Microsoft has released the second instalment of its monthly security bulletins, patching three software holes in Windows systems which, it claimed, were "critical" security risks and a fourth problem with Microsoft Office rated "important".
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Together the security holes could allow attackers to set up web pages to take advantage of vulnerable systems and read files or run attack code on a remote user's Windows machine, Microsoft said.
Bulletin MS03-049, affects Windows 2000 and Windows XP workstations and fixes a critical buffer overrun vulnerability in a Windows service called the Workstation Service, which manages requests for files or printing services on a local area network.
That service is turned "on" by default in Windows and could be compromised by an attacker using an improperly formatted network message that was sent to a vulnerable machine. ( www.microsoft.com/technet/treeview/default.asp?url=/technet/security/bulletin/winnov03.asp)
The second bulletin, MS03-051, patches two critical problems that were discovered in Microsoft's FrontPage Server Extensions, which are installed by default with the Internet Information Services (IIS) on certain versions of Windows 2000 and allows technical staff to create, manage and add features to web pages.
Microsoft said that it fixed a buffer overrun in the FrontPage Server Extensions that could enable an attacker to place and run attack code on a vulnerable machine, as well as a flaw in the way that a component called SmartHTML interpreter works that made it vulnerable to denial-of-service attacks.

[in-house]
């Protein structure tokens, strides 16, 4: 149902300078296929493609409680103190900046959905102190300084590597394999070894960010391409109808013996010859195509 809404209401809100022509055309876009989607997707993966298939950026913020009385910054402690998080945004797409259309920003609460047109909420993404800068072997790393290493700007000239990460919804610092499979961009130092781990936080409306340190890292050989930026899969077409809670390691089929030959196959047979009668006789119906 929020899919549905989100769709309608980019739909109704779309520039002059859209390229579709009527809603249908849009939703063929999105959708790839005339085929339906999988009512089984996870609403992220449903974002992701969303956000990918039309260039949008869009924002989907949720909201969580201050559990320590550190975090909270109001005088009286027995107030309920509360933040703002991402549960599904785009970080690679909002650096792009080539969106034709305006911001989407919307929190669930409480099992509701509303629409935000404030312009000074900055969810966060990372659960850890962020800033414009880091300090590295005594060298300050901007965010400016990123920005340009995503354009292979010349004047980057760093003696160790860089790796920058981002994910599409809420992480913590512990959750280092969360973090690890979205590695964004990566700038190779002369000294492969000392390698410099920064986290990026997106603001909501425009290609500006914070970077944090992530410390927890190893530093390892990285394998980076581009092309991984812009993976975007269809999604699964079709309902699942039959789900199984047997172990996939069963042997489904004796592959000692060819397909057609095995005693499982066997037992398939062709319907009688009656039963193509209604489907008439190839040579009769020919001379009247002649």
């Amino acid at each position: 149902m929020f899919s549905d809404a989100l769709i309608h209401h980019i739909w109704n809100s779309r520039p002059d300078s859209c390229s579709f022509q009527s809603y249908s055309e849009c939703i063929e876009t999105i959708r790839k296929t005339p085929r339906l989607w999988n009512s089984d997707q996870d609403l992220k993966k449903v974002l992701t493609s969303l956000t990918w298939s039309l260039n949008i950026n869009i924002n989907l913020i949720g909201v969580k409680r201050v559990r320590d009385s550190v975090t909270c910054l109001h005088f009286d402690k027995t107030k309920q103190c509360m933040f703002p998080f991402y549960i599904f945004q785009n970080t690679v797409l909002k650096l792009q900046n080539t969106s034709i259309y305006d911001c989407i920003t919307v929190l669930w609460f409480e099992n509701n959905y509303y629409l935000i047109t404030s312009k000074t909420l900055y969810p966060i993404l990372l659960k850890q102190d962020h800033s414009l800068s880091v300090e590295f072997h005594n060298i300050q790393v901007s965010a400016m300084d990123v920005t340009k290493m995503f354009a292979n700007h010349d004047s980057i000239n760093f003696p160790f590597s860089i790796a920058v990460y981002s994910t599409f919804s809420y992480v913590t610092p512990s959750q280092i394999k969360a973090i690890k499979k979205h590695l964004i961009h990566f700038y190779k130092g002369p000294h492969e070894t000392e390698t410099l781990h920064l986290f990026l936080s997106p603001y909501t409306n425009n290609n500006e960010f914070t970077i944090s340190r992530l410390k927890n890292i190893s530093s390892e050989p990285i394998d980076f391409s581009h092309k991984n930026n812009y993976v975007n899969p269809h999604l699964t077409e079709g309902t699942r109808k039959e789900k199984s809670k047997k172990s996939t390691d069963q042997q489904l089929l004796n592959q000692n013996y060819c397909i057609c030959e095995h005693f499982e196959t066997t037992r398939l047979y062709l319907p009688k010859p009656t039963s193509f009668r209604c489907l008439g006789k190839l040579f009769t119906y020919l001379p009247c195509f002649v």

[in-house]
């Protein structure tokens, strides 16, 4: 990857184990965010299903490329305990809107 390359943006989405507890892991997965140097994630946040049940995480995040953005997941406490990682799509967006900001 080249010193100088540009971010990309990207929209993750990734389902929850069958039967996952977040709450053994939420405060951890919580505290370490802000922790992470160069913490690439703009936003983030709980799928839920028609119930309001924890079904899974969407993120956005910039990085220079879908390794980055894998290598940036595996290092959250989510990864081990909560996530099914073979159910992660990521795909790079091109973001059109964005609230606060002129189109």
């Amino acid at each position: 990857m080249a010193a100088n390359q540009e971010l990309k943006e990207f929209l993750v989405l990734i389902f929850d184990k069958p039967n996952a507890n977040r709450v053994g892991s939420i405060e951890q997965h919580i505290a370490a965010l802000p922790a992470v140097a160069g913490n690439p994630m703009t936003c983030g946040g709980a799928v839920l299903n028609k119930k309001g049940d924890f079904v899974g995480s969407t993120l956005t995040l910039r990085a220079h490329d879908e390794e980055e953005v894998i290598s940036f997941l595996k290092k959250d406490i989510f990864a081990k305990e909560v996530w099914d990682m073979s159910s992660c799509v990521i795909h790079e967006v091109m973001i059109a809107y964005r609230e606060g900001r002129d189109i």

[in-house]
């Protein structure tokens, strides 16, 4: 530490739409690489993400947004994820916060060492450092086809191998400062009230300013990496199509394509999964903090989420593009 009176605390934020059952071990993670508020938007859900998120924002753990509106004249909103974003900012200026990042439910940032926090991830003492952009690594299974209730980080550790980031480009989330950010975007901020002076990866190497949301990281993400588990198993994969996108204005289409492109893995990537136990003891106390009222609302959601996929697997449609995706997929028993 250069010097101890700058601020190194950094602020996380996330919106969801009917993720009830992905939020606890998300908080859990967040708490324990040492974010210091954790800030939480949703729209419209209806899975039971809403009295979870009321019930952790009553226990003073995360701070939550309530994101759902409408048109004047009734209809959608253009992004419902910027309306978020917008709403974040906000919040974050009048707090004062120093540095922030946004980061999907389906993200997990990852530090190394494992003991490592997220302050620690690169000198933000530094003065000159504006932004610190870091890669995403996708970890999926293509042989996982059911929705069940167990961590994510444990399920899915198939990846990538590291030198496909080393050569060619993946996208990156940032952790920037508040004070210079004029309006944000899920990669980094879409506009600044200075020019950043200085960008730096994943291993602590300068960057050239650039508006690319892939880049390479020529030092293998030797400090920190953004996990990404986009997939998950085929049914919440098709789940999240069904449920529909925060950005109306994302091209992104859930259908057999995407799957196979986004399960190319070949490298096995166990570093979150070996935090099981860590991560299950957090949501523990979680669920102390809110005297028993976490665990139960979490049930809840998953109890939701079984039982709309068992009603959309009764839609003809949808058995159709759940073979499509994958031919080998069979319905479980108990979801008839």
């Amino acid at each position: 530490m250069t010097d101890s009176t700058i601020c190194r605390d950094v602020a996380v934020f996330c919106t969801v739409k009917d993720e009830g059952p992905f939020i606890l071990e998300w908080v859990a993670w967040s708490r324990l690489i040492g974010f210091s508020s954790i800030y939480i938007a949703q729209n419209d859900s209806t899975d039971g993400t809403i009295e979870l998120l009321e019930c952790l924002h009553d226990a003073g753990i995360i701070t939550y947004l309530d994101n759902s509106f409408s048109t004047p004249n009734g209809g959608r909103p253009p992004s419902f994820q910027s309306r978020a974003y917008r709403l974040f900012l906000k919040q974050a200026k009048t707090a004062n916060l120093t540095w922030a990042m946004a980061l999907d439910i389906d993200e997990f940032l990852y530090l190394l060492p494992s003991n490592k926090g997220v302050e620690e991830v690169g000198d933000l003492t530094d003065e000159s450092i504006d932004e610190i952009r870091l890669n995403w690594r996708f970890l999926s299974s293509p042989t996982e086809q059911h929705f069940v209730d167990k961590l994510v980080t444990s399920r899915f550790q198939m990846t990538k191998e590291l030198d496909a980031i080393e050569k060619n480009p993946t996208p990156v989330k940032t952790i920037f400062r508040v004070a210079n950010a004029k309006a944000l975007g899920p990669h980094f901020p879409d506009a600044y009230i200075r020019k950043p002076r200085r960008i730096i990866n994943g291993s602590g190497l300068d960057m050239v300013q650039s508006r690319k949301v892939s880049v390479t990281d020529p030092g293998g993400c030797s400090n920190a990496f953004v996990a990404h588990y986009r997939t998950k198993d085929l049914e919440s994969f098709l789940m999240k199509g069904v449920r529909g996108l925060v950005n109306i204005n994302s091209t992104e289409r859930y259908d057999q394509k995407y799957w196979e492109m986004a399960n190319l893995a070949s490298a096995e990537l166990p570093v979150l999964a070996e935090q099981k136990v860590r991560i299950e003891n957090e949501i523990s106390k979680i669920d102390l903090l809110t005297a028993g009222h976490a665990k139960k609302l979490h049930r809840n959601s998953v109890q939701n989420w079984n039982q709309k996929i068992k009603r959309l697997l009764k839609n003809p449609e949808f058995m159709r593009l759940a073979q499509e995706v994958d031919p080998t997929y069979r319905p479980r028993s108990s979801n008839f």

The company also issued a cumulative security patch, MS03-048, for the Internet Explorer (IE) web browser.
The patch updates previous cumulative patches for IE and sews up five vulnerabilities in the product, including a problem with the browser's cross-domain security model, which governs how different websites share information and interact with the Windows operating system.
The fourth patch, MS03-050, fixes a security hole in some versions of Microsoft's Excel spreadsheet and Word word-processing products that could enable an attacker to embed an attack in a small program, known as a macro.
Machines running vulnerable versions of those products could have malicious code placed and run on their Windows system after opening an infected spreadsheet or Word document. ( www.microsoft.com/technet/treeview/default.asp?url=/technet/security/bulletin/offnov03.asp)
Microsoft only last month switched to a system of releasing monthly security bulletins, replacing a system of weekly security updates.
The company made the change in response to complaints from Microsoft customers about the difficulty of staying on top of the weekly releases.
Paul Roberts writes for IDG News Service